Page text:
As Rome props up its national digital security, it’s making sure private companies don’t get ahead of themselves.
On Friday morning the Italian government banned major telecoms company Fastweb (controlled by Swisscom) from installing Huawei technology in their core 5G network infrastructure.
The ban is temporary, intended to last until Fastweb clarifies its development strategy. Nonetheless, this is the first time Rome used its “golden power” – lawful intervention in private companies’ dealings for the sake of national interest – for the sole purpose of targeting Huawei directly.
The move bears testimony to the growing opposition that Italy, like many other European countries, are mounting towards the State-owned Chinese tech behemoth over security concerns.
Italian authorities reportedly suspect that a trove of sensitive data was accessed through Fastweb’s Chinese-installed components and sought to prevent the company from investing in the potentially unsafe manufacturer for the time being.
This also plays in the hands of the US, who has been engaging in a “tech Cold War” with China for the past few years, a front of the wider geopolitical confrontation between the two superpowers. The US has been pressuring allies to do away with Huawei and ZTE, another Chinese tech giant, for fears of espionage.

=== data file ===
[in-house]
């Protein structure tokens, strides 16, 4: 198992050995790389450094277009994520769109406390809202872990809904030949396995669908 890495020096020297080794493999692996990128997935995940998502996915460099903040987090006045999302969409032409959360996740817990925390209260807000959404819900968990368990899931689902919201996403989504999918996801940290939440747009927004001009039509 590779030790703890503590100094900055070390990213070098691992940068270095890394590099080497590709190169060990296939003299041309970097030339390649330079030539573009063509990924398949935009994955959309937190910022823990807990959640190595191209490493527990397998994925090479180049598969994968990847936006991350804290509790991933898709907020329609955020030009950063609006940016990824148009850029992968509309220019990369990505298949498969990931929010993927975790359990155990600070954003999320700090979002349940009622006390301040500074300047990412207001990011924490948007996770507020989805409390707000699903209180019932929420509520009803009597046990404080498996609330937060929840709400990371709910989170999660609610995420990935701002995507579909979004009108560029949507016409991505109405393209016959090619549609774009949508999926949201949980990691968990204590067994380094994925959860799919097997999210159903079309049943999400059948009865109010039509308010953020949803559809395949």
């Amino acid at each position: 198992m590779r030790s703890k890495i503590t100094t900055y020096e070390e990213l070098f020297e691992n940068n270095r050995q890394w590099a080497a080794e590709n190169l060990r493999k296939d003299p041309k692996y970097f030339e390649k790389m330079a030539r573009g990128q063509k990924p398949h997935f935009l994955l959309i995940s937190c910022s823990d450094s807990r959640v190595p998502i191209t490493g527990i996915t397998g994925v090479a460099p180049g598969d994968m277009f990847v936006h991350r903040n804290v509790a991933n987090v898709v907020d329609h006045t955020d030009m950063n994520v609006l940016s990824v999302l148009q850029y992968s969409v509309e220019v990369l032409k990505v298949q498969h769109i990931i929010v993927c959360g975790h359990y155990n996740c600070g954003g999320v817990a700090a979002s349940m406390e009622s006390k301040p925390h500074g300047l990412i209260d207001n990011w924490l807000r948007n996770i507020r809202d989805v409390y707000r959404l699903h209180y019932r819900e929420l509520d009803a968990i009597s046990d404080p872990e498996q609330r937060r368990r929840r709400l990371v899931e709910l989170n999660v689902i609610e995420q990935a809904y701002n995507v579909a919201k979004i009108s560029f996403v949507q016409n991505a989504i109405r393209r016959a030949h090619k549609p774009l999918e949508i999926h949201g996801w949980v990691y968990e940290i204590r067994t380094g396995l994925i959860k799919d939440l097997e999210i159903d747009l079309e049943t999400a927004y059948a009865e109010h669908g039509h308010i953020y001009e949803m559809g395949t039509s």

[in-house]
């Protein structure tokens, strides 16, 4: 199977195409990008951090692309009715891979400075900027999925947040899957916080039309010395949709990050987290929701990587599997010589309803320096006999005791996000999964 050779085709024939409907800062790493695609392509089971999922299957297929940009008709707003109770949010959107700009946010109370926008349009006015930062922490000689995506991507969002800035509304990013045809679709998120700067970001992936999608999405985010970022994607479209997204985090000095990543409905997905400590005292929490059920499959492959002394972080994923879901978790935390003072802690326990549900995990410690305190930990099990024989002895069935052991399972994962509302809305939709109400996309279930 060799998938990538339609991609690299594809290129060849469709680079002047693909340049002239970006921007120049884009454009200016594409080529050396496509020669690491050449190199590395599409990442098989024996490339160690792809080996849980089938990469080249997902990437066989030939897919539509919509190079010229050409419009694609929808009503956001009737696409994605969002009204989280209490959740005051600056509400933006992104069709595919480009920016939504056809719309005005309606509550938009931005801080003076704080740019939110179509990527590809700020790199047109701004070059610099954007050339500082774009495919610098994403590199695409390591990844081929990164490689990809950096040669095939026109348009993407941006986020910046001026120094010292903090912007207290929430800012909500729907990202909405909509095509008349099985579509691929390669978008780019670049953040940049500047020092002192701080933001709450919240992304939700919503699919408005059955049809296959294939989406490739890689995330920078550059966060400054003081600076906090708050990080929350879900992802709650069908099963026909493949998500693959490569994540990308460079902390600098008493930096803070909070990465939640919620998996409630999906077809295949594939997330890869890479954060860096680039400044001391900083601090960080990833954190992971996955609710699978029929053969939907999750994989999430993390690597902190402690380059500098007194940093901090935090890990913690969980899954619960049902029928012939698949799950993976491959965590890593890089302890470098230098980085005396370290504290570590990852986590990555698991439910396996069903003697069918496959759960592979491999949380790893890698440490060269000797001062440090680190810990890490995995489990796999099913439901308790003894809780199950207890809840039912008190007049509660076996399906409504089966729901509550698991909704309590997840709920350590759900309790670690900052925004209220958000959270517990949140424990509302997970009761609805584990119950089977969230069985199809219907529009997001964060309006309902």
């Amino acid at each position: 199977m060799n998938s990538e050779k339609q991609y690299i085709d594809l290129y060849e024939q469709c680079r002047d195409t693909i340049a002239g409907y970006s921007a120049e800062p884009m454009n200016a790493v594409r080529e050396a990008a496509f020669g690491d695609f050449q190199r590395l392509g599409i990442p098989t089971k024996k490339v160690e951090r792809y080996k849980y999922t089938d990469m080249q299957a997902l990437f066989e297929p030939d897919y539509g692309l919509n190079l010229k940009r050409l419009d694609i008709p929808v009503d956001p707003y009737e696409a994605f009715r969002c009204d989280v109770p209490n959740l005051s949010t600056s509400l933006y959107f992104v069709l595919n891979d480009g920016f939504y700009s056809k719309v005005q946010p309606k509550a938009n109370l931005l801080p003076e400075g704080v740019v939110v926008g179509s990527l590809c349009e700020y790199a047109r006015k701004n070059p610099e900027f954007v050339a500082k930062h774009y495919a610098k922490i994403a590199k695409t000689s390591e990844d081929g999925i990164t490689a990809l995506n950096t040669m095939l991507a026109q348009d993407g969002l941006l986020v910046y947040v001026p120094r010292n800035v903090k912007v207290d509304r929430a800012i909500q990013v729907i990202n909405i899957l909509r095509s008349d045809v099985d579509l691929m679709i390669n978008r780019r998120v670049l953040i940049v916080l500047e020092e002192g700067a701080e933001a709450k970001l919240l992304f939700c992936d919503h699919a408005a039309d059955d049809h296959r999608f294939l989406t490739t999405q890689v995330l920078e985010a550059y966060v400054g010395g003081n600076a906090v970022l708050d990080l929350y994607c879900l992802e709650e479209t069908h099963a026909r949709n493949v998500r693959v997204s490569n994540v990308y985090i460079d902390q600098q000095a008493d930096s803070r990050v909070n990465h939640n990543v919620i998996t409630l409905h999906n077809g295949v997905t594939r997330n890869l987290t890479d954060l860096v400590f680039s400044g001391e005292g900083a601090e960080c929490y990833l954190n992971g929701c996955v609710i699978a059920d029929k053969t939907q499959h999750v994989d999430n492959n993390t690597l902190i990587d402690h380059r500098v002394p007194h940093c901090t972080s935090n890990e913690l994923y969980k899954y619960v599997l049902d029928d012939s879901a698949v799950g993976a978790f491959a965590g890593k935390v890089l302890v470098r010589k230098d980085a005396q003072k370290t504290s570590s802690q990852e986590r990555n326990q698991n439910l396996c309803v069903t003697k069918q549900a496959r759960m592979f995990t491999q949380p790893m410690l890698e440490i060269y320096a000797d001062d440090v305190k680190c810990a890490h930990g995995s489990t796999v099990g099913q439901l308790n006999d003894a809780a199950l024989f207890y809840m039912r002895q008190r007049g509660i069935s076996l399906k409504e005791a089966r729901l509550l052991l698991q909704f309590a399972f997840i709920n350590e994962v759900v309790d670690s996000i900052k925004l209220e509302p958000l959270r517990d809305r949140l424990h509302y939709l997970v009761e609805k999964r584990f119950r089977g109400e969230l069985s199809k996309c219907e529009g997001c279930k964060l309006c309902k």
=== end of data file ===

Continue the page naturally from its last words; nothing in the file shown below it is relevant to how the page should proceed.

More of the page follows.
Beijing opposes this narrative and guarantees the safety of its tech, blaming the US of peddling fear to favour its own suppliers. However, Chinese law allows the State to access any information from Chinese companies operating abroad, leaving the door open for unwanted information leaks elsewhere in the world.
On Tuesday, Sweden became the second European country (after the UK) to ban Huawei and ZTE altogether from its upcoming 5G networks, pledging to purge older networks from Chinese equipment by 2025. The Swedish security service called Huawei “one of the biggest threats” to their national security.
The matter is also competitive. Sweden is home to Ericsson, one of Europe’s leading telecoms suppliers together with Nokia, which are being adopted as the safer alternative to Chinese tech by a growing number of European states due to shared security standards.
Italian companies are choosing to prioritise their own suppliers, too. The biggest Italian telecoms company, TIM, has just signed a €70 million contract with five Italian suppliers to reconvert old copper networks to optical fibre.
Back in August, TIM was the first company who chose to exclude Huawei from its 5G construction tender in Italy and Brazil.
It’s also negotiating indirectly with the State as senior partner in Italy’s future single broadband network, meant to bridge Italy’s digital divide and boost the country’s economic development. Fastweb, too, will have a minority share in the future newco, dubbed AccessCo.